Pay Attention To This Broad
Thea Lim comments:
A few weeks ago, in the The New York Observer, Nina Burleigh threw down the notion that the enormous success of Junot Díaz’s This Is How You Lose Her is undeserved. Díaz is beloved not because he is a great writer, Burleigh argues, but because Díaz is a man, and a man who delights us with tales about dashing players and their hapless women victims.
Is it the wars, the terrorism, the recession, driving the longing for a regenerated machismo that Mr. Díaz’s multi-culti cred makes acceptable again? Is it a feminist backlash?…Mr. Díaz’s wondrous bewitching of prize committees comes at a time when women writers remain wildly underrepresented in publishing, on both the reviewing and the reviewed side.
And on Twitter, multiple women writers I respect and admire, like Roxane Gay and Elliot Holt gave Díaz his due, but went on to say that Díaz’s style of confessional writings about love would not fly, if written by a woman.
Normally, I’d be all over this kind of thing. I love talking about the lack of gender equity in publishing (in fact, I did for Bitch Magazine this summer). But I can’t agree that Díaz’s success is gender-based; because yes Díaz is a man, but he’s also a man of color. Critics who say that Díaz would not receive the same warmth, if he was a woman, are overlooking the factor of race.
I’m stuck on: oh my god
fuck right off with this
Charlie Sheen comparisons, are you kidding me
Díaz’s public commitment to feminism and specifically to women writers is thoughtful, sincere, well-documented, and ever-present. I’m truly impressed by his thoughts on gender and he is one of the very, very few male writers whose depictions of women don’t ring false to me. I can’t believe that you would go after Junot Díaz if you want to talk about the exclusion of women from publishing.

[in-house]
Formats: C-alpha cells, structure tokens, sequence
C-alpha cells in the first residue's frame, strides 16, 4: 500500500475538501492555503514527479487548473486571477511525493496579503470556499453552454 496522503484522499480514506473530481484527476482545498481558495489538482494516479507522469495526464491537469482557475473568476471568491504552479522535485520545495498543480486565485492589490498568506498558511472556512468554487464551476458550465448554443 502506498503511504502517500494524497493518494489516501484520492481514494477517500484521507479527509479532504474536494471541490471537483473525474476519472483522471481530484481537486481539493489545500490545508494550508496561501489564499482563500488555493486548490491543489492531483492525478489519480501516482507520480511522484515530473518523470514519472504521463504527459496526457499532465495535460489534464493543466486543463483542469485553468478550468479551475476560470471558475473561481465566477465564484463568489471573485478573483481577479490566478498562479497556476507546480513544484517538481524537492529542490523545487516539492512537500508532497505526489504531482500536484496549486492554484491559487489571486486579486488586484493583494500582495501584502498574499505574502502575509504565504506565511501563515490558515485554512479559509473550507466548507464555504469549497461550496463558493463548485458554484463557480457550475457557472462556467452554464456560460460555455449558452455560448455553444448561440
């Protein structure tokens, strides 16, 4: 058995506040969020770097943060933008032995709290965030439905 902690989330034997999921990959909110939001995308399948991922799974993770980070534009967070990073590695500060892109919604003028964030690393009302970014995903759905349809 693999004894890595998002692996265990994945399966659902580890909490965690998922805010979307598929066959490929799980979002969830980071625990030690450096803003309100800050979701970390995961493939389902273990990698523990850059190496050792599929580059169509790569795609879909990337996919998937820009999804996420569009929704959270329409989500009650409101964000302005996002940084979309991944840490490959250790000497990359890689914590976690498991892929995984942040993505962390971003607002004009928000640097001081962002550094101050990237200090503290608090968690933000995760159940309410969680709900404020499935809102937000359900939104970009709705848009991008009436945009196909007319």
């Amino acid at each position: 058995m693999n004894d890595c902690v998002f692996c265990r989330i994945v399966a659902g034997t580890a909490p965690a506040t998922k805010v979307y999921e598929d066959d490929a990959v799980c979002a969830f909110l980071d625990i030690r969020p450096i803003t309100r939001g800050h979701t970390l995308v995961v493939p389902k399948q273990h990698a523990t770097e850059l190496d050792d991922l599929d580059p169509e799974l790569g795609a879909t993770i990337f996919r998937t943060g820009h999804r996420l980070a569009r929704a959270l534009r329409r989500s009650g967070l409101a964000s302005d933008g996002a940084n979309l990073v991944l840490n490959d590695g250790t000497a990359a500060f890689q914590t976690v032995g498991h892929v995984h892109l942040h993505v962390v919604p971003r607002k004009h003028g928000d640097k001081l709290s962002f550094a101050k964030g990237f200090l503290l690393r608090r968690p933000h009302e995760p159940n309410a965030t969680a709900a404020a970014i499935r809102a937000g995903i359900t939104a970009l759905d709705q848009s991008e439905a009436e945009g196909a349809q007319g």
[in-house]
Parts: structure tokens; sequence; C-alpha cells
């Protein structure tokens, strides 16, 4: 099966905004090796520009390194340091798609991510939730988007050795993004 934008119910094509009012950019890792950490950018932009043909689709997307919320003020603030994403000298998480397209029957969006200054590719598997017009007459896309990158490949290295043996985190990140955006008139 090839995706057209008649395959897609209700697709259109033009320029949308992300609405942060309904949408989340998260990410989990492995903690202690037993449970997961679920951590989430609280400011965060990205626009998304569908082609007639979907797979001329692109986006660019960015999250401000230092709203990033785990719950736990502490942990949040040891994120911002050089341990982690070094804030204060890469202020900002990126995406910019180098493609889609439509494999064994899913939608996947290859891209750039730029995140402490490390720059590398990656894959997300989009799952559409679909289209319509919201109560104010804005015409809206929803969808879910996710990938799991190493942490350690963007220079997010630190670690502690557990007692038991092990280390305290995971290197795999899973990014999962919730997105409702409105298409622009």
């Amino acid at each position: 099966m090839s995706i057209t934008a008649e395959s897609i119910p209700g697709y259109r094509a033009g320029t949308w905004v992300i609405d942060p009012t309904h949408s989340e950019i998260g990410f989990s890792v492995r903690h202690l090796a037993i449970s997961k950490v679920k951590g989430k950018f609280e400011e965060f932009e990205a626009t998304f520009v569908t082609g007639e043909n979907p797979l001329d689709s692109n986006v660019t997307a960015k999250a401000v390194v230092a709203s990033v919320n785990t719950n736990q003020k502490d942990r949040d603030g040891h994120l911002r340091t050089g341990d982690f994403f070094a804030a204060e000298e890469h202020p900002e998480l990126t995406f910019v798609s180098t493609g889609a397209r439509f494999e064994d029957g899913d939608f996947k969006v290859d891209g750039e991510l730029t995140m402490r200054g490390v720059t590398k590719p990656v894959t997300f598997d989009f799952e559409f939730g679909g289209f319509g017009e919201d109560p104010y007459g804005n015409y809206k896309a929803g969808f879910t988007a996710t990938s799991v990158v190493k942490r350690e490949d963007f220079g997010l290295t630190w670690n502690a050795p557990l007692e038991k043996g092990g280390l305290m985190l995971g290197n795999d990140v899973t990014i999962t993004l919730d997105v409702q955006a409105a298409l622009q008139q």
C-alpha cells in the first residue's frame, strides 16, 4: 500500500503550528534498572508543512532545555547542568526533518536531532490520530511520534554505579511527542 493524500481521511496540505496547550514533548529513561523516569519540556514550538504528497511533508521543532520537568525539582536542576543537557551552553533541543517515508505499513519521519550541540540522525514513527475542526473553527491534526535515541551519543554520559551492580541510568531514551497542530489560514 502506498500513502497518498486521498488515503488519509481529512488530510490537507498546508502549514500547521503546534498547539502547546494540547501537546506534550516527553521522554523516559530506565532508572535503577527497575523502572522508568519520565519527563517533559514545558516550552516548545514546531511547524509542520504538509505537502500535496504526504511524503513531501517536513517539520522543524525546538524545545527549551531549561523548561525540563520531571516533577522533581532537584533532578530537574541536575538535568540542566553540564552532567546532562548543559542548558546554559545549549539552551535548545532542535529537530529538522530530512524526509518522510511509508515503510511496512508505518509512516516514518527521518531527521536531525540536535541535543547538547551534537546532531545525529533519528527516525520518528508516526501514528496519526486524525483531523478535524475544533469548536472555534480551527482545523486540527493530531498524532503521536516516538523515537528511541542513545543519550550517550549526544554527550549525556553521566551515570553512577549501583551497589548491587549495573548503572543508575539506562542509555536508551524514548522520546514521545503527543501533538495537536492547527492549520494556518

this cute use of the concept of “machismo” and phrases like “el narcissismo nuevo” is so fucking racist. it’s relying on stereotypes of Latino men as uncultured misogynists and it’s fucked and I hate it. it’s not even implicit, she actually comes out and says that Díaz’s discussion of Latino masculinity is part of a backlash against feminism. I am keen to know how she came to the conclusion that migrant Latin@s in the USA today are super-popular and accomplices, rather than targets, of the New Right.
& I hate to bring everything back to Professor Feminism Hugo Schwyzer, but it’s pretty goddamn instructive to compare the way Professor McWhiteypants Schwyzer’s vacuous, hateful “confessional writing” about women and relationships has been received by white women writers. “it’s so real, it’s so unpleasant but honest, it’s a purgative.” (see MMM on this.) but when Díaz writes about masculinity, suddenly he’s just Dominican Bukowski. we can’t allow him any self-awareness or intelligence, we can’t allow that he might be interrogating the attitudes of his characters towards women — even though he’s talked about this many, many times. he’s not allowed to write about machismo, it’s just a charge to be levelled against him. it’s almost like… these women don’t give a shit about misogyny within Black and Latin@ communities or how people within those communities can fight it. it’s almost like it’s just a cheap rhetorical trick to promote the interests of white women writers at the expense of writers of colour — who are much, much more underrepresented than white women in publishing and literary awards. I dunno, you tell me.
in sum, I hate them all, Junot Díaz is a better feminist than any of them, I hope he publishes ten thousand books and they never get published again